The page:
This article was originally published on Medium. The original can be found here.
Gen Sander, Human Rights Analyst, Harm Reduction International
Alireza Madadpur, a young man with no criminal record from a poor family, was executed for drug offences in Iran last summer. Scraping to make ends meet, Alireza agreed to a cleaning job offered by an acquaintance. As he waited outside on his first day, police raided the house and found 990 grams of crystal meth. Although only guilty of being in the wrong place at the wrong time, Alireza was arrested.
Alireza was interrogated for weeks then assigned a state lawyer who never took the time to meet him. During Alireza’s trial, the judge sentenced him to be lashed and hanged after just 20 minutes. Alireza’s petitions for a retrial and pardon were rejected.
This horrific story is the violent front line of the so-called ‘war on drugs.’ Most shocking is the fact that stories like these are not isolated – thirty-three countries still have laws enabling them to prescribe the death penalty for drug offences. While often justified as being a necessary deterrent, the death penalty does not reduce drug use or trafficking.
This week, sixty-nine years ago, the international community adopted the Universal Declaration of Human Rights, marking an optimistic new era in which the dignity, rights and equality of every individual would be observed. The fact that the so-called ‘war on drugs’ continues to ignore human rights law and destroy the lives of ordinary people and their families is simply unacceptable.
At Harm Reduction International, we have researched, studied and advocated against the death penalty for drug offences since 2007. We have monitored state practice and demonstrated that the use of the death penalty for drug offences is a violation of international human rights law. Yet our findings show that, in the name of drug control, countries continue to execute hundreds of people for non-violent drug offences every year, while many hundreds more remain on death row. Most of these men and women are poor, vulnerable and marginalised low level couriers who are often subjected to forced confessions and unfair trials.
Our latest research, which will be published in early 2018, indicates that between January 2015 and November 2017, more than 1,300 people were executed for drug-related offences. An extreme fringe of the international community – Iran, Saudi Arabia, Singapore and Indonesia – are responsible for these deaths. While this estimate does not include China as data on the use of the death penalty remains a ‘state secrete’ and figures are too unreliable, Amnesty International maintains the country continues to execute thousands of people every year for all crimes, including drug-related offences. Just this past June, it was reported that thirteen men and women accused of drug offences were sentenced to death in front of a crowd of 10,000 in Guangdong Province.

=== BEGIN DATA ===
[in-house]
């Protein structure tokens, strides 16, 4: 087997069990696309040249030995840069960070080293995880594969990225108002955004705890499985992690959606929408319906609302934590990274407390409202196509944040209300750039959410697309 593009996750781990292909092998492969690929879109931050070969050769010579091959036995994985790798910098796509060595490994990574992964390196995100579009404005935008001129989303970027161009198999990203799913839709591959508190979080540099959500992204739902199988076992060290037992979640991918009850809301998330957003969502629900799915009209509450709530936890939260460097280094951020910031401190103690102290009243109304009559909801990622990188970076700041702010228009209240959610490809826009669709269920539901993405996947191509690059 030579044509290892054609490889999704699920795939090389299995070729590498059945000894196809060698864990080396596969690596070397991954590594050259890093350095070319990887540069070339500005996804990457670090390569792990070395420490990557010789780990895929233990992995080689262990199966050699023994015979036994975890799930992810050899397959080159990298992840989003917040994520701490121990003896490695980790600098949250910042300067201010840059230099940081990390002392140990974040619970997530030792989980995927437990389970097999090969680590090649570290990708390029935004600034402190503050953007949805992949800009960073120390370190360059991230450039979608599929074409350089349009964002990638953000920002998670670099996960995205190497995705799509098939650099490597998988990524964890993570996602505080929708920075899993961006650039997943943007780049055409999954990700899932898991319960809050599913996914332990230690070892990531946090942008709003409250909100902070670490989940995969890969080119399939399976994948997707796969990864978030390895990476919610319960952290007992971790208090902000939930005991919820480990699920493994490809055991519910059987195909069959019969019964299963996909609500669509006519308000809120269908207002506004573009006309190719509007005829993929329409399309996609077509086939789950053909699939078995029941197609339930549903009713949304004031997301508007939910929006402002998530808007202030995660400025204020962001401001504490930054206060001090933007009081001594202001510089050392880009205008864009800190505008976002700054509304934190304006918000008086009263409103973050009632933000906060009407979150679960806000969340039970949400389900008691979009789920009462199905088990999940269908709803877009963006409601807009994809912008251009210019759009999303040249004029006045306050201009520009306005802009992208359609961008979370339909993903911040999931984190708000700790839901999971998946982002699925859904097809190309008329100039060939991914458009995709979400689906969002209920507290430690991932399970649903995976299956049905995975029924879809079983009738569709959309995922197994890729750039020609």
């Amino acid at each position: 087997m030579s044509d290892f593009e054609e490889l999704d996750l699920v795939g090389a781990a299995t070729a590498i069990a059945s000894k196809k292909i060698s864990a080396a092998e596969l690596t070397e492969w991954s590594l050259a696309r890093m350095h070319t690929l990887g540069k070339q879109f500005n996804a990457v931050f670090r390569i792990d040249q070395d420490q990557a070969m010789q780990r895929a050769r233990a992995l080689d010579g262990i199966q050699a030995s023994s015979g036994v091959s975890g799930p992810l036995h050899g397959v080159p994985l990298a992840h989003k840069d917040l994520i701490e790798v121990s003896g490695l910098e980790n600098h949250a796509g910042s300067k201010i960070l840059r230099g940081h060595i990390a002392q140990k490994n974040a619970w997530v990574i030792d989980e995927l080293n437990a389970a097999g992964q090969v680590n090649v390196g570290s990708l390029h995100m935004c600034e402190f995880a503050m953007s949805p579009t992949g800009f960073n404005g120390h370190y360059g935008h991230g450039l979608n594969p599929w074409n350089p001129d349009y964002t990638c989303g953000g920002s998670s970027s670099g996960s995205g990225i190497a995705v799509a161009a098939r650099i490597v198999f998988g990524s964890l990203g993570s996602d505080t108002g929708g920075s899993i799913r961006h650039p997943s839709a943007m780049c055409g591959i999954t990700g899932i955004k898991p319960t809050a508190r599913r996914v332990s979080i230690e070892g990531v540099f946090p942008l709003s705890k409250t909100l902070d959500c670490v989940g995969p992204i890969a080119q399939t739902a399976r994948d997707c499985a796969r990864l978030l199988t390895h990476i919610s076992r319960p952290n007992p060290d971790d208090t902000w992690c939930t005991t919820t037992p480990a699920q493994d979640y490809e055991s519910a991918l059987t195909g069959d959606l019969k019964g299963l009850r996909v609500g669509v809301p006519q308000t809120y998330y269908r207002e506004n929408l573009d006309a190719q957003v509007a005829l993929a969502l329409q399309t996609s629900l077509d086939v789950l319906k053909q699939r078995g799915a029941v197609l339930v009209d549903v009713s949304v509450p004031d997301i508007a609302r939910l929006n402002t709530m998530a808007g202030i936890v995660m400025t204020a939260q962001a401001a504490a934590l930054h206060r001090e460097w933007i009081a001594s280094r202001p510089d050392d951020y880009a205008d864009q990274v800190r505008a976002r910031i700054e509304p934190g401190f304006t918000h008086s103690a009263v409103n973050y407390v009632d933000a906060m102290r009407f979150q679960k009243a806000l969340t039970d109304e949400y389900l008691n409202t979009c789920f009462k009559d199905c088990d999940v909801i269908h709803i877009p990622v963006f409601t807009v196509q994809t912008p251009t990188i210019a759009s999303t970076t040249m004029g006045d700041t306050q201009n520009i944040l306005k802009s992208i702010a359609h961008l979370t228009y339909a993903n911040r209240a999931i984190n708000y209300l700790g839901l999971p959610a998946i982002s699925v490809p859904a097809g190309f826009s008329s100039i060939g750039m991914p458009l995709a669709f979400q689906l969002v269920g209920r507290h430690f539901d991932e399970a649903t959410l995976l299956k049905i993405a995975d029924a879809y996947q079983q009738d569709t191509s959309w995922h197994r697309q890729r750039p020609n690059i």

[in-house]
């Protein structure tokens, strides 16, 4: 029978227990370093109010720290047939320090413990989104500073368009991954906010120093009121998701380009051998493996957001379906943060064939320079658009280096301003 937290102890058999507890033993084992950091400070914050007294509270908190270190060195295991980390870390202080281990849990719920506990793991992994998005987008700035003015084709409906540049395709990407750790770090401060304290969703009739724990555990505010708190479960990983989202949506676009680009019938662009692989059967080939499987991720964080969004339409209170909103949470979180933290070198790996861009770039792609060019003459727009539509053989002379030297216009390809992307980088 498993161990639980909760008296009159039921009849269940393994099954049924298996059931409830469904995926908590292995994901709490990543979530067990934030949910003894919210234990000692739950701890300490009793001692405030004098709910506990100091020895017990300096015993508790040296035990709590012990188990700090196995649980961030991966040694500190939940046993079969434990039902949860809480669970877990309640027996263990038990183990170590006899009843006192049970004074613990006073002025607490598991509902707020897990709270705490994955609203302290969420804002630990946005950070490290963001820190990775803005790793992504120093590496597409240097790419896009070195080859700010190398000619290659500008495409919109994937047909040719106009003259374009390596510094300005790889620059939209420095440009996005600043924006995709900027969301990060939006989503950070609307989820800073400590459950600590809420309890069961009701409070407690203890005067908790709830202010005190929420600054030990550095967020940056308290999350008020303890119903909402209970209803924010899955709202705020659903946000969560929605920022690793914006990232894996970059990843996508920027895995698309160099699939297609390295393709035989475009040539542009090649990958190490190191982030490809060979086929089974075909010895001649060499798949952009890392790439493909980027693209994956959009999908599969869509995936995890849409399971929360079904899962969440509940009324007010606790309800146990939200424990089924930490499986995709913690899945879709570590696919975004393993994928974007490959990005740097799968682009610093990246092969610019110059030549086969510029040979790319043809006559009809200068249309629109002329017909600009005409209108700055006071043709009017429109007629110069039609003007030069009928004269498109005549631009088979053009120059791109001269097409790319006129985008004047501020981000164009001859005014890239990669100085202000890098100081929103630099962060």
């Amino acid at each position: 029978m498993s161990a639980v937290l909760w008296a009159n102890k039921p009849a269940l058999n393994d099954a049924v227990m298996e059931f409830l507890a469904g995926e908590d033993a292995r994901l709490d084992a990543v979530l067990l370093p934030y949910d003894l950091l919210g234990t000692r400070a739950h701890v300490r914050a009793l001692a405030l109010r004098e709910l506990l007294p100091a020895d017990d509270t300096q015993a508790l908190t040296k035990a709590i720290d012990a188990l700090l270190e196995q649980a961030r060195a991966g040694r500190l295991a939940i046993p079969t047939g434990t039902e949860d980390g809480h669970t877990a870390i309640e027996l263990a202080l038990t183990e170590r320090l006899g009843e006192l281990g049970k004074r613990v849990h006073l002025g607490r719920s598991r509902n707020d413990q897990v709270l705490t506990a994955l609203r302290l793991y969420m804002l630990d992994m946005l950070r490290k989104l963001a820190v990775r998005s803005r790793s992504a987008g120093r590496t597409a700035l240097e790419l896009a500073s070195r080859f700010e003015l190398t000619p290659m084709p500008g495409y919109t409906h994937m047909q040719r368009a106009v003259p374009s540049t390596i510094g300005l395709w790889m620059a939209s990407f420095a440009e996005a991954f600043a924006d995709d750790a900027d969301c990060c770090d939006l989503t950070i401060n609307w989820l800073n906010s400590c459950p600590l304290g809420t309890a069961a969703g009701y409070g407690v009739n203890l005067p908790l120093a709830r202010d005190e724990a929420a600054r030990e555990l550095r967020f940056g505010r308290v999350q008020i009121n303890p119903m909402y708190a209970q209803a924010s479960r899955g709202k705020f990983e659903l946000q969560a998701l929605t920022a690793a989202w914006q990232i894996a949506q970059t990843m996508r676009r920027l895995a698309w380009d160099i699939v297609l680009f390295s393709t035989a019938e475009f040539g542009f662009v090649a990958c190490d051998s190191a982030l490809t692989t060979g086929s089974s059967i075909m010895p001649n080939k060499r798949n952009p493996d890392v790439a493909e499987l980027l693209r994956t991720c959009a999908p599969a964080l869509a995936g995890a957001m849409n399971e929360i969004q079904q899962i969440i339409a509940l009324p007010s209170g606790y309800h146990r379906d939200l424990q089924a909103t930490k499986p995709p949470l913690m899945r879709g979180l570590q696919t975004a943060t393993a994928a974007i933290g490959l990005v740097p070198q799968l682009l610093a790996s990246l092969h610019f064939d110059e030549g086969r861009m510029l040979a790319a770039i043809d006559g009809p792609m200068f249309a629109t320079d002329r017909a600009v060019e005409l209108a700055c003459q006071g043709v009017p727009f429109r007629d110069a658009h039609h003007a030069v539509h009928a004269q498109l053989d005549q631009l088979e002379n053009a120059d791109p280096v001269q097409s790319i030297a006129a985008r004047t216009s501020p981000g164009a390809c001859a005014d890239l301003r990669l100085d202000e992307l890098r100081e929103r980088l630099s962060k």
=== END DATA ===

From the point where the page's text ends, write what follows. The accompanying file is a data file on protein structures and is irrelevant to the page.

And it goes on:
Under international human rights law, the death penalty is not prohibited, but is heavily restricted. In countries that retain the death penalty, the law says it may only be imposed for the “most serious crimes” - specifically intentional crimes with lethal consequences. Human rights authorities and international drug control bodies have repeatedly confirmed that drug offences do not meet this threshold.
With the exception of this extreme fringe of countries aggressively pursuing disproportionately harsh penalties for drug crimes, there is growing international recognition that the use of death penalty for drug offences is a violation of the right to life, and a breach of the prohibition of torture. As the UN Secretary General recently affirmed, there is no place for this cruel, disproportionate and irreversible penalty in the 21st century.
On Human Rights Day 2017, we call on states to ensure that drug laws and policies are implemented in full compliance with international human rights law and standards to safeguard the dignity and lives of people like Alireza. This requires taking immediate measures to halt executions, commute death sentences, and abolish the death penalty for drug-related offences as a first step towards its full abolition.
Photo Nigel Brunsdon, Release Museum of Drug Policy, from the "Waiting Girls" by Sadegh Souri.